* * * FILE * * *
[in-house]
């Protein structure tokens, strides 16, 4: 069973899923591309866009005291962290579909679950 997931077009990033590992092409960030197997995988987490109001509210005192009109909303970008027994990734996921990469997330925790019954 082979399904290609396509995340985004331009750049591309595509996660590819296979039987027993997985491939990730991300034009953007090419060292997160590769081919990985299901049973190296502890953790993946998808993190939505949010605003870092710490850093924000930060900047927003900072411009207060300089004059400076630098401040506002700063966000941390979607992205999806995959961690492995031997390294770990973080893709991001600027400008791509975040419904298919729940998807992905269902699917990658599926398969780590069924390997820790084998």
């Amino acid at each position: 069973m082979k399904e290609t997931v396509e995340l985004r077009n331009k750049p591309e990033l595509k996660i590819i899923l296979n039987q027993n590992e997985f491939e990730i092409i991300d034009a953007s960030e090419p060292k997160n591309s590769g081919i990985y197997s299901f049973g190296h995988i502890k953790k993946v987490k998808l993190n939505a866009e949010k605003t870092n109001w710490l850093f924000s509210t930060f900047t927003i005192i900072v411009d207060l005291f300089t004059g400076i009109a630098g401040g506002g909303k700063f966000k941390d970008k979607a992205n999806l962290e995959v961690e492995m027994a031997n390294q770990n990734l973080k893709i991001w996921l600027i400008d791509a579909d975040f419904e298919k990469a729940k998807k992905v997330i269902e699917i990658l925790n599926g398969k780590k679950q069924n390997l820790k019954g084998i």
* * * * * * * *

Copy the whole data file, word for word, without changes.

[in-house]
């Protein structure tokens, strides 16, 4: 069973899923591309866009005291962290579909679950 997931077009990033590992092409960030197997995988987490109001509210005192009109909303970008027994990734996921990469997330925790019954 082979399904290609396509995340985004331009750049591309595509996660590819296979039987027993997985491939990730991300034009953007090419060292997160590769081919990985299901049973190296502890953790993946998808993190939505949010605003870092710490850093924000930060900047927003900072411009207060300089004059400076630098401040506002700063966000941390979607992205999806995959961690492995031997390294770990973080893709991001600027400008791509975040419904298919729940998807992905269902699917990658599926398969780590069924390997820790084998």
């Amino acid at each position: 069973m082979k399904e290609t997931v396509e995340l985004r077009n331009k750049p591309e990033l595509k996660i590819i899923l296979n039987q027993n590992e997985f491939e990730i092409i991300d034009a953007s960030e090419p060292k997160n591309s590769g081919i990985y197997s299901f049973g190296h995988i502890k953790k993946v987490k998808l993190n939505a866009e949010k605003t870092n109001w710490l850093f924000s509210t930060f900047t927003i005192i900072v411009d207060l005291f300089t004059g400076i009109a630098g401040g506002g909303k700063f966000k941390d970008k979607a992205n999806l962290e995959v961690e492995m027994a031997n390294q770990n990734l973080k893709i991001w996921l600027i400008d791509a579909d975040f419904e298919k990469a729940k998807k992905v997330i269902e699917i990658l925790n599926g398969k780590k679950q069924n390997l820790k019954g084998i």